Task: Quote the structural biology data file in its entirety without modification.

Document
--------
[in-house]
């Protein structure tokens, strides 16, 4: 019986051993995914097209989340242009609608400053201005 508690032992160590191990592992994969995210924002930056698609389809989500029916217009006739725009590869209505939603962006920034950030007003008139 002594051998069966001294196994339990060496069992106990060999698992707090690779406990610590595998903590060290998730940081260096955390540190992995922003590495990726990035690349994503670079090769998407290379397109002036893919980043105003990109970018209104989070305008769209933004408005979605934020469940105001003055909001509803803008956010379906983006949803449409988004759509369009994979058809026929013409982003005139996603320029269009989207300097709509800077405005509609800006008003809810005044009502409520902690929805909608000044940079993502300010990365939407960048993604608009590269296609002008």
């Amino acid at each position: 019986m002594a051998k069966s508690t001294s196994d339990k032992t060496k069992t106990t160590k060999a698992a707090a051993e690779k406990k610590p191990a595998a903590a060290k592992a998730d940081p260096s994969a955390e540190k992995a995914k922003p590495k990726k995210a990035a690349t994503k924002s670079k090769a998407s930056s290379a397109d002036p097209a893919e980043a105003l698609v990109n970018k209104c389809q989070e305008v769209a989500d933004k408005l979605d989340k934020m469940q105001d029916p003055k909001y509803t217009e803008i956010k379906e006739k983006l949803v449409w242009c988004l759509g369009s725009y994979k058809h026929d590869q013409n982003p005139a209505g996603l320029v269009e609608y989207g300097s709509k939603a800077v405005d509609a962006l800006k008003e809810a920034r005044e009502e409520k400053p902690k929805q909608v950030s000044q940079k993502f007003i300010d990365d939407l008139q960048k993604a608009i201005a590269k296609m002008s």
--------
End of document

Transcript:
[in-house]
């Protein structure tokens, strides 16, 4: 019986051993995914097209989340242009609608400053201005 508690032992160590191990592992994969995210924002930056698609389809989500029916217009006739725009590869209505939603962006920034950030007003008139 002594051998069966001294196994339990060496069992106990060999698992707090690779406990610590595998903590060290998730940081260096955390540190992995922003590495990726990035690349994503670079090769998407290379397109002036893919980043105003990109970018209104989070305008769209933004408005979605934020469940105001003055909001509803803008956010379906983006949803449409988004759509369009994979058809026929013409982003005139996603320029269009989207300097709509800077405005509609800006008003809810005044009502409520902690929805909608000044940079993502300010990365939407960048993604608009590269296609002008």
């Amino acid at each position: 019986m002594a051998k069966s508690t001294s196994d339990k032992t060496k069992t106990t160590k060999a698992a707090a051993e690779k406990k610590p191990a595998a903590a060290k592992a998730d940081p260096s994969a955390e540190k992995a995914k922003p590495k990726k995210a990035a690349t994503k924002s670079k090769a998407s930056s290379a397109d002036p097209a893919e980043a105003l698609v990109n970018k209104c389809q989070e305008v769209a989500d933004k408005l979605d989340k934020m469940q105001d029916p003055k909001y509803t217009e803008i956010k379906e006739k983006l949803v449409w242009c988004l759509g369009s725009y994979k058809h026929d590869q013409n982003p005139a209505g996603l320029v269009e609608y989207g300097s709509k939603a800077v405005d509609a962006l800006k008003e809810a920034r005044e009502e409520k400053p902690k929805q909608v950030s000044q940079k993502f007003i300010d990365d939407l008139q960048k993604a608009i201005a590269k296609m002008s």